Last fall, one of my photography expedition dreams came true –– I finally made it to Bodie, an Old West ghost town in the remote high-desert of Northern California.
Inspired by a family member, I’d had Bodie on my list for a couple of years. When I saw the wonderful photos from his trip, I was determined to go there and explore it for myself. Thank you, Nick.
My partner was on board, and equally fascinated with seeing the bristlecone pine forest in the same area, so off we went in mid-September, one of the most beautiful and temperate times to visit both.
Bodie’s houses and buildings are preserved in a state of “arrested decay”: That is, repaired and stabilized, but not restored, as exemplified by the leaning structures in my photo above. Inside are many things residents left behind when they packed up and moved away.
Those dust-covered objects of everyday life –– in the abandoned homes, businesses and school –– reflect the town’s many layers of history.
Bodie was a gold rush boom town with a brief, wild heyday from 1877–1881, bustling with more than 30 mines. When failing mines began to close, its population dwindled, but the industry and habitation continued until 1942.
That’s why you’ll find furnishings, store goods, vehicles and other items from several decades among the ruins. In a shed, a horse-drawn carriage. In a field, rusting automobile parts, or a truck, such as this flatbed pickup, circa 1940:
All around the deteriorating human structures, nature has vigorously taken up residence. On the day my partner and I visited, flowering sagebrush was everywhere, adding a painterly touch to the landscape with its vivid yellow blooms.
The confluence of nature and human artifacts is an affecting aspect of the Bodie environment, reflected in one of my favorite photos of the day:
As I stepped down from a pile of rocks I’d stacked to peer into the window of a house, I found these old shoes, left behind decades ago, disintegrating into the dry, hard earth, surrounded by shoots of fresh green grass.
So much to see, so many stories to capture as I walked through Bodie’s streets and fields, imagining the lives of the people who’d lived there. Always looking out for the details –– and perhaps touched by a ghost hovering barefoot in the air.
For more about Bodie and additional photos, including a fabulous old lion-foot billiard table, see my earlier post at this link.
Bodie is in California’s Eastern Sierra region, 13 miles east of Highway 395 on Bodie Road (Highway 270), seven miles south of Bridgeport. Note that the last three miles into town, you’ll be driving an unpaved road: It will be a rough, rocky ride in places, but does not require a four-wheel-drive vehicle.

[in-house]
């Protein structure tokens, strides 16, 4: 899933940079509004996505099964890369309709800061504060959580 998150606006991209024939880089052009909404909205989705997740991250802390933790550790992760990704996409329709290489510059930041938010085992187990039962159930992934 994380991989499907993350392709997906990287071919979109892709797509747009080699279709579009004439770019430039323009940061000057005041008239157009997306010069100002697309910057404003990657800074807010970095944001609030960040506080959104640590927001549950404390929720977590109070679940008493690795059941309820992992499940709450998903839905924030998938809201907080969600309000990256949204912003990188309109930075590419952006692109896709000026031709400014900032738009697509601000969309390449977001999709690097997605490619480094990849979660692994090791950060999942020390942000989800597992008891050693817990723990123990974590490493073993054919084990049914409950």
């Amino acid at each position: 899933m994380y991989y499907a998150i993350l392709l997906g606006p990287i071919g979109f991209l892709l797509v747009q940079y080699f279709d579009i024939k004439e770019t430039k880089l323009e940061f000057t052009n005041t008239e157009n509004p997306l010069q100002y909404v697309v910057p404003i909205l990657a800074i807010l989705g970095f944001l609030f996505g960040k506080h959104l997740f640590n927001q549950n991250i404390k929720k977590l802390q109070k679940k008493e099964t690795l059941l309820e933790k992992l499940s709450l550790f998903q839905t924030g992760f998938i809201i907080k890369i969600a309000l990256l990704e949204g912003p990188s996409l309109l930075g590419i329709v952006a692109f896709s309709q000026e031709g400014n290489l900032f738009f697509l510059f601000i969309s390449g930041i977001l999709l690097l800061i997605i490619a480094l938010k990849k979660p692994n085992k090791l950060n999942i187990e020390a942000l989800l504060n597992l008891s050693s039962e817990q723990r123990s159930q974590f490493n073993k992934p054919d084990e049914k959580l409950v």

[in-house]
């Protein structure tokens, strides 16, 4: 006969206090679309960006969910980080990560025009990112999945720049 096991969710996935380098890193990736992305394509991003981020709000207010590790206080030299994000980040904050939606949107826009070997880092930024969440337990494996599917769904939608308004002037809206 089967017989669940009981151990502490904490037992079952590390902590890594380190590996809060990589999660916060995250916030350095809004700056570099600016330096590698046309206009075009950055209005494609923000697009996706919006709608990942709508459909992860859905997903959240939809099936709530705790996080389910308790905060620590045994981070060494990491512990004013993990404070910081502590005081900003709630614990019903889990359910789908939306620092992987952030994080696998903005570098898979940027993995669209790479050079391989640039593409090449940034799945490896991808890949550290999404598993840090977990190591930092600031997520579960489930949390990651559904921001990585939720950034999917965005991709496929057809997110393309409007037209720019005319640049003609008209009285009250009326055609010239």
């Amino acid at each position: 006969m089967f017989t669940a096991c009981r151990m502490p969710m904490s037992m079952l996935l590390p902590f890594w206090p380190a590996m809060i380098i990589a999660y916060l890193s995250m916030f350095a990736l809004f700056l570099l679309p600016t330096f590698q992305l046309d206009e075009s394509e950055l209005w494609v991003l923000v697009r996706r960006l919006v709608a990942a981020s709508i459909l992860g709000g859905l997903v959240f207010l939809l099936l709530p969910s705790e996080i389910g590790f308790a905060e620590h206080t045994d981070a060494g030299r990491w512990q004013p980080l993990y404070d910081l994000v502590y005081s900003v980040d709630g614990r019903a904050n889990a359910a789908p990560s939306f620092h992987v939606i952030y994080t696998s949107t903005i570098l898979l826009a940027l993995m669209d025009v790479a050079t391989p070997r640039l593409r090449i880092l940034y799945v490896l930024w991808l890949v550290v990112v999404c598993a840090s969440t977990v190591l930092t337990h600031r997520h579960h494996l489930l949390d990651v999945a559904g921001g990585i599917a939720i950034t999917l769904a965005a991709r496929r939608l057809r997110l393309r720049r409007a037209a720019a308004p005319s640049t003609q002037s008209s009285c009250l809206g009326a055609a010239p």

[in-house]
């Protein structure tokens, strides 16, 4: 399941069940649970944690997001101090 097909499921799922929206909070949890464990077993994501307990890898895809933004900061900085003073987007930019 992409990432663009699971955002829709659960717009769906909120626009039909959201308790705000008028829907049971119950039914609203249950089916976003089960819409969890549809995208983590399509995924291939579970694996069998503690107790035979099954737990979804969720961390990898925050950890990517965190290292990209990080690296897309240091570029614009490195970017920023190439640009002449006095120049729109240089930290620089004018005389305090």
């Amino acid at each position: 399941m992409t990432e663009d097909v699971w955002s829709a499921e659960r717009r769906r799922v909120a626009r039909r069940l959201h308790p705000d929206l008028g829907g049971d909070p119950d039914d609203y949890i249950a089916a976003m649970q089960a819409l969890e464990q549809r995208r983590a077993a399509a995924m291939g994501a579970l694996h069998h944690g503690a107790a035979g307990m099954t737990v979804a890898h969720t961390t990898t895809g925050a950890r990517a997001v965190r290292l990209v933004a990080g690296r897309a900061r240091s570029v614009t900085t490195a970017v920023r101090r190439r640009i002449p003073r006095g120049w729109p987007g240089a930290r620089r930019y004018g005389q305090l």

The town, a California state historic park, is open all year, from 9 a.m.–6 p.m. in summer (April 15–November 3) and 9 a.m.–4 p.m. in winter (November 4–April 14). The warmer spring, summer and fall months are the best time to visit.
Check the Bodie State Historic Park website before you go for comprehensive, updated visitor information –– from hours and fees to road conditions (especially winter snow), advisory notices and special programs, such as night ghost walks, star walks and old mill tours.
There are restrooms, a parking lot and picnic area, but no food or gasoline on the premises, so be sure to fuel up and pack water and snacks. A hat, sunscreen and jacket (even in summer) are also advisable. On our early fall trip, the sun was intense, but in late afternoon temperatures dropped significantly, and we were glad to have extra layers with us.
Bodie sits at an elevation of 8,375 feet, so you may experience a bit of altitude sickness –– fatigue, lightheadedness, an unusual drop in energy –– after hours on your feet exploring. It’s also a dry environment. Carry water and snacks with you, stay hydrated and take a break periodically.
Mono Lake, Yosemite National Park, and the towns Lee Vining and Bishop are nearby. We found Bishop an enjoyable, very convenient base for visiting Bodie and the bristlecone pine forest.
Copyright M. Vincent 2019. All photos copyright M. Vincent 2019.